Critical care which is also known as intensive care is a distinct field of medical science. It focuses on the critically ill who are at risk of life-threatening or recovering from conditions that may be life-threatening. The domain of critical care includes life support, invasive monitoring techniques, resuscitation, as well as end-of-life care. Medical practitioners with skills in this specialty are called intensive care physicians or critical care physicians. Critical care includes multidisciplinary teams comprising diverse specially-trained health professionals giving 24-hour care. They use machines to constantly monitor the vital signs of patients.
The teams include doctors, nurses, physical therapists, respiratory therapists, pharmacists, et al. Such teams work collaboratively in intensive care units or ICUs of a hospital, which are dedicated hospital sections that deal with patients who have life-threatening injuries and illnesses and need constant monitoring. Doctors monitor these patients with the help of highly sophisticated types of equipment and tools, including ventilators that help patients breathe. Critically ill patients usually have problems with one or more vital organ/s.
What are infectious diseases?
Bacteria, viruses, fungi, or parasites are the four most common types of pathogens and primarily cause infectious diseases. It is important to know that a host of organisms live in and on our bodies. Though they are usually harmless and at times even helpful, under certain conditions, some of them may cause disease. Additionally, one person can pass many of these diseases to another.
Since 2020, the first name that appears to the mind when it comes to infectious disease is COVID-19 or Coronavirus. It is a respiratory infection that has affected over 225 million people worldwide. It is mild in most patients. However, the risk is high for the elderly or those with underlying conditions. The disease can also lead to life-threatening complications like pneumonia. People can reduce the risk of the infection by practicing safety measures like washing hands, maintaining six feet distance from others, restricting trips outside, and getting vaccinated.
Notably, a complete cure from COVID-19 is a long haul since many people continue to have a host of symptoms post recovery from the infection. These symptoms include cardiovascular, neurological, and autoimmune which last for weeks. This is why many with post-Covid conditions are looking for holistic care and planned post-Covid treatment. Many medical care organizations have now launched post-Covid treatment packages ensuring faster and complete recovery after COVID-19 infection.
At DocGenie we have launched monthly packages that offer continuous proactive care including consultation with an experienced doctor. The tests help the doctor understand patients better, including their lifestyle, heredity risks, etc, and bring in specialists if needed. The package on physiotherapy particularly helps patients regain strength post-Covid. Since weakness is one of the major issues with Covid, this package helps patients recover faster.
Most commonly known infectious diseases
Bubonic and Pneumonic Plagues are the most infamous of all infectious diseases. This disease is behind the historic Black Death that ravaged through Asia, Europe, and Africa in the 14th century killing nearly 50 million. Two other notorious contagious or infectious diseases are Ebola and Bird Flu which often make headlines. However, there are many more infectious diseases that afflict us regularly. Here are eight such highly contagious diseases –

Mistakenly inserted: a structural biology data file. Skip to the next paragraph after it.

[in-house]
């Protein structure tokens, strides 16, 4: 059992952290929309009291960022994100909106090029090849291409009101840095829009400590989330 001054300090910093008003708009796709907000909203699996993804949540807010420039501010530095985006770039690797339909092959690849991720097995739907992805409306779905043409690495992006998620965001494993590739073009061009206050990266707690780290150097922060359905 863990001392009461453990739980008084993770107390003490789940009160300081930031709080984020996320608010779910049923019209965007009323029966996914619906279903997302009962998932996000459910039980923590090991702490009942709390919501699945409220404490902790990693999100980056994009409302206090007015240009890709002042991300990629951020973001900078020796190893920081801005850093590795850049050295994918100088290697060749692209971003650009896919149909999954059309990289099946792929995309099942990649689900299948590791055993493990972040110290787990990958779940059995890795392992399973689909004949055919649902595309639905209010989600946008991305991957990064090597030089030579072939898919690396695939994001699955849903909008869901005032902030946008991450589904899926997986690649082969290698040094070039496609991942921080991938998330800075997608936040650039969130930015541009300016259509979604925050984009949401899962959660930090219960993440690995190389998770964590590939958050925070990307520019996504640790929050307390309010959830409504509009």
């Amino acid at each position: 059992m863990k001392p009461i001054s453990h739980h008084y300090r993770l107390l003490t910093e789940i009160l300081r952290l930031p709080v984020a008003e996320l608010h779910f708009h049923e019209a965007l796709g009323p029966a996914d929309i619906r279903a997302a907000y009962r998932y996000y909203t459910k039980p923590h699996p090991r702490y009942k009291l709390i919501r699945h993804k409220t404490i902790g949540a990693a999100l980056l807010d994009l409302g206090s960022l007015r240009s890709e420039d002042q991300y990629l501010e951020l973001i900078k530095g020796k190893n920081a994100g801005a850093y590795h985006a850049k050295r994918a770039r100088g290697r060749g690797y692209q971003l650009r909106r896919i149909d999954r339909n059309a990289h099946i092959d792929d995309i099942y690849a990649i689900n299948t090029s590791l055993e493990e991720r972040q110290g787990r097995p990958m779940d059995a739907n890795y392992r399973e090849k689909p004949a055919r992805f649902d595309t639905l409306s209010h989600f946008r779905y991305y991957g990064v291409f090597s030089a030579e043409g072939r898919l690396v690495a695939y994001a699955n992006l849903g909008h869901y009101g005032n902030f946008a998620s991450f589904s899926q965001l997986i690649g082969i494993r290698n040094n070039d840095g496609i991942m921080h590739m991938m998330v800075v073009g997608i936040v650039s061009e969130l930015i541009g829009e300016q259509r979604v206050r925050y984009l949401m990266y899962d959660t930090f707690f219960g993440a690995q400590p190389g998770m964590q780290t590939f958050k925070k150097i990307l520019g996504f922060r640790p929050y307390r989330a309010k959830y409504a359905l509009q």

- Norovirus or Stomach Flu
- Hand, Foot, and Mouth Disease (HFMD)
- Sexually Transmitted Infections (STIs)
- Tuberculosis (TB)
Infectious diseases constitute a vital medical domain in the critical care unit setting. Also, critical care doctors have niche skills in dealing with infectious diseases. Community-acquired infection is a common condition that critically ill patients suffer from. The accurate diagnosis of the infection and appropriate treatments against the identified agents of infection are the major focuses of critical care medicine.
Critical Care also deals with nosocomial infections or healthcare-associated infections (HAI). These infections were absent when patients went to hospitals but they acquired them during the process of receiving health care. In most cases, these doctors are the initial providers of care to those seriously ill with infections. They make sure to prevent nosocomial infections. Moreover, they also try to minimize antimicrobial resistance by cautiously employing antibiotic agents.
The blog has been written incorporating inputs from Dr. Sana Abedin, a home visit doctor on DocGenie currently pursuing a fellowship course from the American College of Chest. Dr. Sana is a trained family physician who has worked in Artemis and Max Healthcare in the Delhi NCR area. She treats conditions likeCovid symptoms treatment, Lifestyle diseases like Blood Pressure and Diabetes, Respiratory infections, Diarrhoea, Mental health conditions, cardiac, neuro, respiratory, and post-surgery (general/ortho). Over the last year, she has seen more than 1000 Covid patients.
An MBBS from Nepal she has worked for Artemis hospital as a Medical Officer in Orthopaedic Department and as a junior resident in Critical Care for two years. Dr. Sana is also experienced in handling and closely monitoring liver transplant patients and advising diet modification. Earlier she has done home visits at Mohali and Dehradun and offers regular consultations, both virtually and in-person, at her clinic in Kanpur, Uttar Pradesh.
DocGenie is an online telemedicine platform that provides you with quality healthcare from the comfort of your own space. On DocGenie, you can book an online consultation with highly qualified doctors as well as book lab tests for home collection.